x Abu Dhabi, UAEWednesday 24 January 2018

A strike against home runs

They are more about style and less about substance in the context of a baseball game, yet spectators love them.

Ryan Roberts, the Arizona Diamondbacks batter, hits a home run against the New York Mets. The Diamondbacks still lost the game. Jim McIsaac / Getty Images
Ryan Roberts, the Arizona Diamondbacks batter, hits a home run against the New York Mets. The Diamondbacks still lost the game. Jim McIsaac / Getty Images

The home run grouch is reporting for duty. Hi.

Another home-run moment has come and wrought a stir. It has splashed across web pages and jazzed up TV coverage. It has made enough noise that a generation of impressionable children might view these things called "home runs" as greatly significant.

It has received lavish-enough attention that it might occlude one of the strangest facts in all the sports in all the world: the baseball thing that gets the most attention (home runs) has only limited relevance to the game it occupies (baseball).

That must have been some Tuesday night in Baltimore, Maryland, where Josh Hamilton of the Texas Rangers hit four home runs in one game, becoming the first player since 2003 and only the 16th player ever to do so, dating back through 162-game and 154-game seasons all the way to the 1800s.

Only 11,263 people - or 23 per cent of stadium capacity - witnessed the trivial feat.

Raised as an American and conditioned on the limelight granted to home runs, Hamilton, 30, called it the second-best highlight of his six-year Major League Baseball career, behind playing in the World Series. His teammates made a big hubbub. The Rangers manager Ron Washington said, "History was witnessed tonight", raising the question of whether something qualifies as historic if it has happened 16 times. Rarity was witnessed, anyway, plus a sustenance of the home run hex.

The hex: to honour Barry Bonds for breaking the single-season home run record in 2001, the San Francisco Giants once held a ceremony immediately after a game in which they lost to ensure elimination from the play-offs. The hex: some esteemed authors committed books over the 1998 season and the home-run exploits of Mark McGwire and Sammy Sosa, even though McGwire's team did not make the play-offs and Sosa's team made them for about 15 minutes.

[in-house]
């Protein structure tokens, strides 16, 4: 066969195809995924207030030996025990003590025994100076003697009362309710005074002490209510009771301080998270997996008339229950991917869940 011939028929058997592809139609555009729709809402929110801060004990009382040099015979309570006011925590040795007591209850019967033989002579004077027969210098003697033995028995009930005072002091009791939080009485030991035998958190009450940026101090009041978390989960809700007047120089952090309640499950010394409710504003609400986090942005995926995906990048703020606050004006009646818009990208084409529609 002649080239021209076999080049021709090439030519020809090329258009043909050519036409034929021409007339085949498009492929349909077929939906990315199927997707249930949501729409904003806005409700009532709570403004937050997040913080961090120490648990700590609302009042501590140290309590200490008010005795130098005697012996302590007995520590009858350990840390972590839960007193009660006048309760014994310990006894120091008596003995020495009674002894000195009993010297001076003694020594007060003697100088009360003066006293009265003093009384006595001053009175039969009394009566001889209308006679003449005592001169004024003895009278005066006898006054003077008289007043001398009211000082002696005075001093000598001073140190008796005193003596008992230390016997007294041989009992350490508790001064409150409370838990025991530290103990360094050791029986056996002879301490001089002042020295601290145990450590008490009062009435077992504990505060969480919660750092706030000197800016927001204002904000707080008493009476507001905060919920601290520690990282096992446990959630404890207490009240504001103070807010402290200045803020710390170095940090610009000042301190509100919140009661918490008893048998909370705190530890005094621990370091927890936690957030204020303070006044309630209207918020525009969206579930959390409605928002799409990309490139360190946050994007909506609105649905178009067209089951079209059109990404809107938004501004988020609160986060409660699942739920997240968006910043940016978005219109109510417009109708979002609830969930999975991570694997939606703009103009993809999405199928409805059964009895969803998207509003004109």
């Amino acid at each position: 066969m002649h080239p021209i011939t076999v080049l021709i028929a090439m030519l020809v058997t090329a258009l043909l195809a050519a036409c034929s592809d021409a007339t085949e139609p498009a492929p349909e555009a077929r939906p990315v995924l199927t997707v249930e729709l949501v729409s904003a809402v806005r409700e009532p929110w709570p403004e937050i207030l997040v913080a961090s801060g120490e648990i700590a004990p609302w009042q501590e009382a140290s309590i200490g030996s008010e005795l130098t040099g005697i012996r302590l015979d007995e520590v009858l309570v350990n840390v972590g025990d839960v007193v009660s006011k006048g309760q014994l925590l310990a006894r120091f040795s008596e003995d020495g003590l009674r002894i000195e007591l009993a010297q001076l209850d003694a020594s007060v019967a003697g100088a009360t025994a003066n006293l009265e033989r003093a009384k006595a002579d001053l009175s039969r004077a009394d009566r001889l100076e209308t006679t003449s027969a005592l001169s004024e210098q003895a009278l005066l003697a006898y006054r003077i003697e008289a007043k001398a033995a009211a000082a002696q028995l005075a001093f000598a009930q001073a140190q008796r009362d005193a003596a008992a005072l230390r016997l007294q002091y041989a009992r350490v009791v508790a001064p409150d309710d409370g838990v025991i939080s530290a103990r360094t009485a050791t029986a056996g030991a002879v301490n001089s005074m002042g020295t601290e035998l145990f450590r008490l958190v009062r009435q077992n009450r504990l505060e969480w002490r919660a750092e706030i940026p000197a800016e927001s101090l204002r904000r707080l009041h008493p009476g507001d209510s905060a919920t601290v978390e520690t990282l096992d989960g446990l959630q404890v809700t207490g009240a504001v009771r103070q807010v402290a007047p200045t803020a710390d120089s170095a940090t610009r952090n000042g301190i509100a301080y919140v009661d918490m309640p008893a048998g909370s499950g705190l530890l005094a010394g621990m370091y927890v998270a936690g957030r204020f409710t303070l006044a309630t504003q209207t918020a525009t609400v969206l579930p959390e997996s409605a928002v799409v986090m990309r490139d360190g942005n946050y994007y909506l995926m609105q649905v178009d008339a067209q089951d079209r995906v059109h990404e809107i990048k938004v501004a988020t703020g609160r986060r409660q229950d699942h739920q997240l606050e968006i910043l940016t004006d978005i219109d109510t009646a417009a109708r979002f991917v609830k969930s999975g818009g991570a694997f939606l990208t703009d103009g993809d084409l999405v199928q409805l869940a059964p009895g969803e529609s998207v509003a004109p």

And, the hex: on TV each July during the All-Star break, a hyper-hyped atrocity called the "Home Run Derby" turns up, featuring only pitchers and hitters, with major leaguers competing to see who can hit the most baseballs over the walls. When future archaeologists evaluate the decline of the American empire, they surely will include this programme and its achievements in both shrill triviality and trivial shrillness.

Some days, you would never know that baseball is a game that tends to pivot on one laborious art (pitching) and one horde of nuances. Those things do not make great TV.

Some days, a grinch ought to turn up with a trove of statistics and spill them out on a page. So here:

From 2000 to 2011, the World Series champions led the majors in home runs only once (New York Yankees, 2009) and came second only once (Philadelphia, 2008). Other champions placed 10th, eighth, 21st, 19th, fifth, fifth, 12th, 18th, 10th and 13th in total home runs. In the 35 years between 1976 and 2011, only four teams have led their league in home runs and then gone on to win the World Series, only two from 1976 to 2008. In all that time, only 14 National League teams and nine American League teams reached the play-offs after leading their league in home runs.

A 31-year span went by between times when a player led his league in home runs and played for a World Series winner.

Bonds hit 762 home runs, the most ever, and across a 22-year career played in the World Series … once. He did not win.

The best team I ever watched regularly in person, the 2001 Seattle Mariners, won an American League-record 116 games while ranking first in batting average … but 18th in home runs.

A foremost obsession of fans has only tangential relevance to wins. It is one strange equation with maybe a hundred explanations. For one thing, home runs do look lovely.

But then, somebody weaned on a diet of baseball might note that no similar obsession attaches itself to the six in cricket. To commit academia here (long a province of grouches), the home run probably tells a few things about American culture, from its love of brawn to its distaste for nuance. It just does not tell us that Texas happened to win 10-3 on Tuesday. Sometimes in the fuss we have to go looking for that.


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